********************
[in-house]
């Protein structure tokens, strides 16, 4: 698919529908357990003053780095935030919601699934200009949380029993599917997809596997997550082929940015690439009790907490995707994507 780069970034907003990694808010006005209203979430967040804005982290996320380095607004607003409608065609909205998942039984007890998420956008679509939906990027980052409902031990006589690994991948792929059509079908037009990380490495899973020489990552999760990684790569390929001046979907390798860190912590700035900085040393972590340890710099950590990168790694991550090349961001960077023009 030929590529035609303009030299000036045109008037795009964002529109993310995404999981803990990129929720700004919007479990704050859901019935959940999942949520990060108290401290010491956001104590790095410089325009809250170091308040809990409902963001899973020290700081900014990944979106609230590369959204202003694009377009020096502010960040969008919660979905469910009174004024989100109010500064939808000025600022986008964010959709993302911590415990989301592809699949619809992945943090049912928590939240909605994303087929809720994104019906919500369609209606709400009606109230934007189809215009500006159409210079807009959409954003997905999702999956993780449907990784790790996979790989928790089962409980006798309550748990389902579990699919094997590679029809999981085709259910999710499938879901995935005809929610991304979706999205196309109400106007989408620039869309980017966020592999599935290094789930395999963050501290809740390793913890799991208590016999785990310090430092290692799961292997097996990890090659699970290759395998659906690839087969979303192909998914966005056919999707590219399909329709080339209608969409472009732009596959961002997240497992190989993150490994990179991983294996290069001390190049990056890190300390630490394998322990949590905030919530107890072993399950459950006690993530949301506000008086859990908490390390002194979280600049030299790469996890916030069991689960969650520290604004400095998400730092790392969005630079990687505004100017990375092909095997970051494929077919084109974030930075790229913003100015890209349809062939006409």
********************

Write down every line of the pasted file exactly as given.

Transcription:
[in-house]
């Protein structure tokens, strides 16, 4: 698919529908357990003053780095935030919601699934200009949380029993599917997809596997997550082929940015690439009790907490995707994507 780069970034907003990694808010006005209203979430967040804005982290996320380095607004607003409608065609909205998942039984007890998420956008679509939906990027980052409902031990006589690994991948792929059509079908037009990380490495899973020489990552999760990684790569390929001046979907390798860190912590700035900085040393972590340890710099950590990168790694991550090349961001960077023009 030929590529035609303009030299000036045109008037795009964002529109993310995404999981803990990129929720700004919007479990704050859901019935959940999942949520990060108290401290010491956001104590790095410089325009809250170091308040809990409902963001899973020290700081900014990944979106609230590369959204202003694009377009020096502010960040969008919660979905469910009174004024989100109010500064939808000025600022986008964010959709993302911590415990989301592809699949619809992945943090049912928590939240909605994303087929809720994104019906919500369609209606709400009606109230934007189809215009500006159409210079807009959409954003997905999702999956993780449907990784790790996979790989928790089962409980006798309550748990389902579990699919094997590679029809999981085709259910999710499938879901995935005809929610991304979706999205196309109400106007989408620039869309980017966020592999599935290094789930395999963050501290809740390793913890799991208590016999785990310090430092290692799961292997097996990890090659699970290759395998659906690839087969979303192909998914966005056919999707590219399909329709080339209608969409472009732009596959961002997240497992190989993150490994990179991983294996290069001390190049990056890190300390630490394998322990949590905030919530107890072993399950459950006690993530949301506000008086859990908490390390002194979280600049030299790469996890916030069991689960969650520290604004400095998400730092790392969005630079990687505004100017990375092909095997970051494929077919084109974030930075790229913003100015890209349809062939006409």